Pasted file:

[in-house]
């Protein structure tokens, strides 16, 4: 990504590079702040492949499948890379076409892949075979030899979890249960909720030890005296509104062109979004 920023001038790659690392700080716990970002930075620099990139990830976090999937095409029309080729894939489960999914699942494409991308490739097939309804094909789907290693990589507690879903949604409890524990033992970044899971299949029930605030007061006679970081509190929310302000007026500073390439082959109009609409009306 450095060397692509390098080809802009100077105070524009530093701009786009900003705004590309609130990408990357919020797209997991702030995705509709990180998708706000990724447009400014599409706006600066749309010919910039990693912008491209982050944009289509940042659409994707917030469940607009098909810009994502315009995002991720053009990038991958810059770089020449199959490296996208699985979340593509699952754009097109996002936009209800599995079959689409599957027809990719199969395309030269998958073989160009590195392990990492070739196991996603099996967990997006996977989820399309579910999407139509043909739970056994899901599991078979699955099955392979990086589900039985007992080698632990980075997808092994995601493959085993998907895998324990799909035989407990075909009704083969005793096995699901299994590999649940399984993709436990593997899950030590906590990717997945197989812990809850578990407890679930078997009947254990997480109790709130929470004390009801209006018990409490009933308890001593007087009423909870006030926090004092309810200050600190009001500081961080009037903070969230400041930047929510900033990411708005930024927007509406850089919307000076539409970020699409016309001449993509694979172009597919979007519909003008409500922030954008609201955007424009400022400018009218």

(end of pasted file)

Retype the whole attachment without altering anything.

[in-house]
């Protein structure tokens, strides 16, 4: 990504590079702040492949499948890379076409892949075979030899979890249960909720030890005296509104062109979004 920023001038790659690392700080716990970002930075620099990139990830976090999937095409029309080729894939489960999914699942494409991308490739097939309804094909789907290693990589507690879903949604409890524990033992970044899971299949029930605030007061006679970081509190929310302000007026500073390439082959109009609409009306 450095060397692509390098080809802009100077105070524009530093701009786009900003705004590309609130990408990357919020797209997991702030995705509709990180998708706000990724447009400014599409706006600066749309010919910039990693912008491209982050944009289509940042659409994707917030469940607009098909810009994502315009995002991720053009990038991958810059770089020449199959490296996208699985979340593509699952754009097109996002936009209800599995079959689409599957027809990719199969395309030269998958073989160009590195392990990492070739196991996603099996967990997006996977989820399309579910999407139509043909739970056994899901599991078979699955099955392979990086589900039985007992080698632990980075997808092994995601493959085993998907895998324990799909035989407990075909009704083969005793096995699901299994590999649940399984993709436990593997899950030590906590990717997945197989812990809850578990407890679930078997009947254990997480109790709130929470004390009801209006018990409490009933308890001593007087009423909870006030926090004092309810200050600190009001500081961080009037903070969230400041930047929510900033990411708005930024927007509406850089919307000076539409970020699409016309001449993509694979172009597919979007519909003008409500922030954008609201955007424009400022400018009218």